The attitude that education is, when you get right down to it, one more service industry.... this does not warm the academic heart, somehow. About 10 percent of faculty and staff actually showed up.That "service industry" attitude contributes to higher education's failing its market tests, as regular readers understand. The column focuses on a clash of values.
But the editorial is also interesting for how it mimics management-speak. A motivational speaker provides “valuable information ... to improve the quality of the university’s product.” Not a hint of skepticism about the corporate rhetoric. No questioning at all of the idea that learning to answer the telephone in a pleasing manner will contribute to the manufacture of skilled and well-informed students.(Need I note that one doesn't require a motivational speaker to develop a properly firm persona that does not start a class with AWRIGHT, MAGGOTS!)
More importantly, the motivation fad has numerous failures of market tests on its permanent record.
You'd think the folks in charge at Southern Illinois would have enough confidence in their core functions of teaching and scholarship to support faculty in maintaining standards and saying no.
“For much of the eighties and nineties,” writes [Jonathan] Black, “the motivation business was all about making it, self-propulsion, getting rich quick. Athletic coaches ruled, because winning wasn’t everything – it was the only thing. The lecture circuit starred corporate titans like Malcolm Forbes, Lee Iacocca, and Ted Turner.” The ethos of this period was summed up by a pace-setting speaker named Zig Ziglar (something like the Stanley Fish of the motivation world) when he titled one of his books See You at the Top.
Around the turn of the century, though, something happened — several things, in fact. The tech bubble burst. Dubious business practices eroded corporate prestige. Murderous fanatics showed that globalization would not be all about getting and spending in peace and comfort. The old motivational messages started sounding hollow, and the market took a hit.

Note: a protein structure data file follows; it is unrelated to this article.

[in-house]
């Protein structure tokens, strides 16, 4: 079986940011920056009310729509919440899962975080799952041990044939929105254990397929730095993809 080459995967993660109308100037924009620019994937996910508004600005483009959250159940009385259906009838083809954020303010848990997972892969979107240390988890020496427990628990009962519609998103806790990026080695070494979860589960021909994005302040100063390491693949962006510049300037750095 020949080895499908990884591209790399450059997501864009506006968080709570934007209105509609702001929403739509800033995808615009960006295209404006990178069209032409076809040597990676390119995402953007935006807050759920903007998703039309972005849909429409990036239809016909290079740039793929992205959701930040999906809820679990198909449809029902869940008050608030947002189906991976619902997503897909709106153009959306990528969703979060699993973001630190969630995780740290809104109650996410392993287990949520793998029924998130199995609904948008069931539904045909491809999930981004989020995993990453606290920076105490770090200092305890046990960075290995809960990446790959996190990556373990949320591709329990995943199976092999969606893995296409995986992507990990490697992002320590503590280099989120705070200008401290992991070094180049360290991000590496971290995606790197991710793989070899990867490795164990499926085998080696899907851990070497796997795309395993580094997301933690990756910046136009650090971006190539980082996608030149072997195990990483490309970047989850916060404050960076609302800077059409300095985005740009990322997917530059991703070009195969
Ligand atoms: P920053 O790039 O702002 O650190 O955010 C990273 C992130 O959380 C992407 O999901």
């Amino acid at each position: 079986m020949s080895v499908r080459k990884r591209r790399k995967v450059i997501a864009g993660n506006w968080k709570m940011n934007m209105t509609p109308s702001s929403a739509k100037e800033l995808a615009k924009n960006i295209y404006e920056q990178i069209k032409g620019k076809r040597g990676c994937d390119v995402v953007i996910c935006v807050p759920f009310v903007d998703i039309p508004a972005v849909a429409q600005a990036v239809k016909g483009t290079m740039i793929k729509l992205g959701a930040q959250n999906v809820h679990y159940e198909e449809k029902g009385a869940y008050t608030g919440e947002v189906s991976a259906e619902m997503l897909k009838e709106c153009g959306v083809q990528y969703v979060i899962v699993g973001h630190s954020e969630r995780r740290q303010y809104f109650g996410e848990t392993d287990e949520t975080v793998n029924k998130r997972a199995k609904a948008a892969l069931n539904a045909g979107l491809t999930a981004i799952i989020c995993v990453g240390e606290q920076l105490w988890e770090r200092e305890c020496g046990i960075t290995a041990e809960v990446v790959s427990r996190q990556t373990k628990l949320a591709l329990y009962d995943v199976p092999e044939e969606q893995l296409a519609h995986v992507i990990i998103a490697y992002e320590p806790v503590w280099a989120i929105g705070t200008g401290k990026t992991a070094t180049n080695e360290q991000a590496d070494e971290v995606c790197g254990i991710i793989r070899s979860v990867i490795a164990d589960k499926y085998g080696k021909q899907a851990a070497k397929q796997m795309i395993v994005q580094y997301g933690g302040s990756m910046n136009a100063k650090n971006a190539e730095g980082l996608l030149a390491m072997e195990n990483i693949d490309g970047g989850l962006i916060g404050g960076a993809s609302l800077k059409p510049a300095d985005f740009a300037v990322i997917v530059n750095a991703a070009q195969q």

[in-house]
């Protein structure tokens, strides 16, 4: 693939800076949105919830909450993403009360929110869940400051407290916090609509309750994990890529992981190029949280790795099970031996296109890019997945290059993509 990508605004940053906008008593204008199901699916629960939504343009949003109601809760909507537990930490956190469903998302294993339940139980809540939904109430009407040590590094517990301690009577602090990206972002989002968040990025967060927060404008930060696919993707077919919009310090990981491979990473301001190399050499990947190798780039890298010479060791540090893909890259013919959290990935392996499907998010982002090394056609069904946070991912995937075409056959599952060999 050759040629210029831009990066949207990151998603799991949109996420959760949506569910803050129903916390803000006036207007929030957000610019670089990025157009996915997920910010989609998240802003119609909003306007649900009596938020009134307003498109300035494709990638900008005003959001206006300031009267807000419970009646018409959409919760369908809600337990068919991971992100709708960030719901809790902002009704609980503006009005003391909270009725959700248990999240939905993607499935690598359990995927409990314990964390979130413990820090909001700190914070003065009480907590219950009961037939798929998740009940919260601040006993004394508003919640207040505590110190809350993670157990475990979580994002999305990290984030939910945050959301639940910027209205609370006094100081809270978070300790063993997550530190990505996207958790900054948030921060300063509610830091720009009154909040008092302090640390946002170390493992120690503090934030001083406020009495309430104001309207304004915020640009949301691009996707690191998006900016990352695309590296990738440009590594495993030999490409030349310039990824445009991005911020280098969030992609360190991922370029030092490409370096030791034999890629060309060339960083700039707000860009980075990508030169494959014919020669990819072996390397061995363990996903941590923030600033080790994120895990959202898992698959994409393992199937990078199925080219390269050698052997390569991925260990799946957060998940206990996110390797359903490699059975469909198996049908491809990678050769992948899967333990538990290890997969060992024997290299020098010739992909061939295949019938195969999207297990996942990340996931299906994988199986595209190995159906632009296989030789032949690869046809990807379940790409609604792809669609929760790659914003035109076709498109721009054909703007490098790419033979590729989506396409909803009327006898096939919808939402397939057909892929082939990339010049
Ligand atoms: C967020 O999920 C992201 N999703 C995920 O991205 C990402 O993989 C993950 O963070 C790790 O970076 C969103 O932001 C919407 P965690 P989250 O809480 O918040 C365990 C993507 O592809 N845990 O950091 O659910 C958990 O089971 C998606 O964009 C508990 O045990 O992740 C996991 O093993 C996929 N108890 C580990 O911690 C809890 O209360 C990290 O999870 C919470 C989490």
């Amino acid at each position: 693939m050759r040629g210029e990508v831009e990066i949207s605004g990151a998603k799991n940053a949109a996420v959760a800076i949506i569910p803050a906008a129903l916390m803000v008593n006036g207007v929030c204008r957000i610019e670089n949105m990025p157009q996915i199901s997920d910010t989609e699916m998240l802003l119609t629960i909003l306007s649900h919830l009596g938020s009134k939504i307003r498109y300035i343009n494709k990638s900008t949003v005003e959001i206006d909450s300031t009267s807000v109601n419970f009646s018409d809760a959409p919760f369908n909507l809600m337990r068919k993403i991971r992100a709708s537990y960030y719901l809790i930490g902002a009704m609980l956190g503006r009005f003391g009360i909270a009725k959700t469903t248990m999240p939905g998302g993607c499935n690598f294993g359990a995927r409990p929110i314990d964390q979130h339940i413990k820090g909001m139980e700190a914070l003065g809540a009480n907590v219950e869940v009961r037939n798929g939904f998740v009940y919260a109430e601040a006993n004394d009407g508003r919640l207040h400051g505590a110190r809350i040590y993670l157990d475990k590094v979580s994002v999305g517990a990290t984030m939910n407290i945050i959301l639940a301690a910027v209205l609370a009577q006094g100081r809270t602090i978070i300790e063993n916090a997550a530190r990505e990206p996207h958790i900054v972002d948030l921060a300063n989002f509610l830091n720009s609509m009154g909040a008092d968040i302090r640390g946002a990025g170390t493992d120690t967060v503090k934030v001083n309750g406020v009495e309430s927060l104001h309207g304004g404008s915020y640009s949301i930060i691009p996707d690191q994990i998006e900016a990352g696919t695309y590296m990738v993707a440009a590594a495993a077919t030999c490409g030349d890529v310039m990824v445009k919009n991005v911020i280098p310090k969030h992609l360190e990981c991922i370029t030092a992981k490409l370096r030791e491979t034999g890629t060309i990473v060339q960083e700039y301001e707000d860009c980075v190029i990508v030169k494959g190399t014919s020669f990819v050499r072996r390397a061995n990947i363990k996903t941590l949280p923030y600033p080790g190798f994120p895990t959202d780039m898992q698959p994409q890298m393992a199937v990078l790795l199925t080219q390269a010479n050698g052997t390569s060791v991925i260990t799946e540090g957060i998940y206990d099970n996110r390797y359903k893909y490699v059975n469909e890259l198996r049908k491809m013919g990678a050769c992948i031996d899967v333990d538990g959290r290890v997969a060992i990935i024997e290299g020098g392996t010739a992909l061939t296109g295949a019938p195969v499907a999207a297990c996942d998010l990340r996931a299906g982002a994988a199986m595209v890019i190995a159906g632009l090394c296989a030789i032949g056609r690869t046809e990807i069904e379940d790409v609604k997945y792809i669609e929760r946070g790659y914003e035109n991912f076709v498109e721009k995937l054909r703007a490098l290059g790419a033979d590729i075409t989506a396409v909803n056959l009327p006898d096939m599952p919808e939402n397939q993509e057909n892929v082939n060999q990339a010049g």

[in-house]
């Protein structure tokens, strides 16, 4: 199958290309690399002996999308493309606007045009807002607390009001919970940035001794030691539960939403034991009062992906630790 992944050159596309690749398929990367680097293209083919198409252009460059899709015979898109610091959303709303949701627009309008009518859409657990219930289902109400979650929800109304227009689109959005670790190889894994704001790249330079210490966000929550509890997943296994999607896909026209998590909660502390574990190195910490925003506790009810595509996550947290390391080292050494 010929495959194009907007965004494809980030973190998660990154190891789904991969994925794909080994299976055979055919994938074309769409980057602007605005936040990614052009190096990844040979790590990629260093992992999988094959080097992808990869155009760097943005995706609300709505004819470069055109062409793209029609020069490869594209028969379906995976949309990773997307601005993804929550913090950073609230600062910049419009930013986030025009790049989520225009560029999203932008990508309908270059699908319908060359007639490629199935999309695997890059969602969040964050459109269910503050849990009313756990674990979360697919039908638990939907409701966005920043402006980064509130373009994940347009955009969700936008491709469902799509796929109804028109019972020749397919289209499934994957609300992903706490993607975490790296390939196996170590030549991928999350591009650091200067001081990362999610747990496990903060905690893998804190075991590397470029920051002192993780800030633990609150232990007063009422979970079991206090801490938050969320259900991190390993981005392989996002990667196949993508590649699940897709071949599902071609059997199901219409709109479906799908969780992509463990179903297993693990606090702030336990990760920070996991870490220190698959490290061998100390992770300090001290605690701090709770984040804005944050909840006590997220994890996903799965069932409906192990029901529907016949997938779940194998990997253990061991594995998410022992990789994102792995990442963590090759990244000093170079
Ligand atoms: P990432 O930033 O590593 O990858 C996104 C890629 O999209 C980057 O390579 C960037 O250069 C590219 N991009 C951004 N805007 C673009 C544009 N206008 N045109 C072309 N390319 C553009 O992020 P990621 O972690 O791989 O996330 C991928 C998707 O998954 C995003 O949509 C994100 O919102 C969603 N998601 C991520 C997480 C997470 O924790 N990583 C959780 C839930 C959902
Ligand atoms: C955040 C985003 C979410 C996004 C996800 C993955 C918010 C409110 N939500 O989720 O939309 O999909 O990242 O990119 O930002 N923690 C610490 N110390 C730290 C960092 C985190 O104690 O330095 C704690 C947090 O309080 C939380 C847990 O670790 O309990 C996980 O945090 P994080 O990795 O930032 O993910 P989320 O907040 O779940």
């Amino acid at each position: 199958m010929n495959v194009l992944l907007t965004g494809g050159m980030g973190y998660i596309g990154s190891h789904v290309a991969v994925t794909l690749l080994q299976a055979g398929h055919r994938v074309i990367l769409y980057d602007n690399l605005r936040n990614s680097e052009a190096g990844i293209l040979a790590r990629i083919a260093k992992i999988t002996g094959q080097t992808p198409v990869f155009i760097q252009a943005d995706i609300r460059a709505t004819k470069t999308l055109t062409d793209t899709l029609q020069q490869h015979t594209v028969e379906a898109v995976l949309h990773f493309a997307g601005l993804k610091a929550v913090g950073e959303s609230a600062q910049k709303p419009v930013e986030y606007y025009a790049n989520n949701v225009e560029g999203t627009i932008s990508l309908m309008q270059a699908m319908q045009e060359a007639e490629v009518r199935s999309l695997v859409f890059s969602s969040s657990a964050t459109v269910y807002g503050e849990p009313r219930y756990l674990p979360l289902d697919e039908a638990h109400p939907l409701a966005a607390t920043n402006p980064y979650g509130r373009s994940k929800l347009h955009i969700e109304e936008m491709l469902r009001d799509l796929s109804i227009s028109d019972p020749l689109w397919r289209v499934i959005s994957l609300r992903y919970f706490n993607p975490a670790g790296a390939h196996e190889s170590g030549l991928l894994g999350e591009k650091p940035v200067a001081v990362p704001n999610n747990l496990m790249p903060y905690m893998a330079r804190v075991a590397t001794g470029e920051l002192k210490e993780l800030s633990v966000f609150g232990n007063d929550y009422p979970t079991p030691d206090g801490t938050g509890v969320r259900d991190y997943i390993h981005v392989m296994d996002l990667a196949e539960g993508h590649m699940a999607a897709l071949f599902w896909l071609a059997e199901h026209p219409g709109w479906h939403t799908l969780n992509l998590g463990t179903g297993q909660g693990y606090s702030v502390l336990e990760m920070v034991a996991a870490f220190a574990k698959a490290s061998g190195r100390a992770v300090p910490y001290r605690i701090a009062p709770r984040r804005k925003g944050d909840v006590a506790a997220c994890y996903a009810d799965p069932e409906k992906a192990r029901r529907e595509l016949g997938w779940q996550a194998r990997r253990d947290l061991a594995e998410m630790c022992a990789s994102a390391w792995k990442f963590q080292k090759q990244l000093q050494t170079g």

(Can you say Nucor Steel, another of my favorite stories about the austere company that does what the later sold at a bankruptcy sale Establishment concluded couldn't be done?) The column goes on to quote a graduate student who identified some candidate opportunity costs for the Saluki Dilbert moment.
What works to motivate workers, [Black] believes, is ‘an authentic cause that becomes the culture of the company.’ ” One example [Jason] Jennings offers is IKEA, with its proclaimed devotion to “furniture for the many – not for the few, not for the rich, not for design magazines.” The company’s president takes just two weeks of vacation a year, and stays at Motel 6 when he travels.
I don’t have statistics at hand about how many chancellors or provosts stay at Motel 6. It would hardly be surprising to learn that most do not. That sort of change might not be the solution to “pridelessness” or academic anomie. But there’s certainly no evidence that motivational bromides are, either.
“Spending $20,000 on motivational speakers is absurd in the face of so many laid-off graduate assistants and deferred facilities maintenance. Let’s look at what $20,000 could do that would make a difference in the actual education of students. On my estimation, it could hire two half-time graduate assistants, purchase 31 new Dell computers (assuming no discount) or pay for any number of books. I suspect we could even make a big bonfire with money that would draw more than 50 people..... All this occurs in the face of raising fees and tuition are ion incoming freshmen and graduate students.”That in a world where the positional arms races to get into brand name colleges is a flight to quality driven by the perception that Southern Illinois, and more than a few other public and private universities, are in thrall to various fads, whether from the corporate world or from the Perpetually Aggrieved, that have crowded out the higher learning.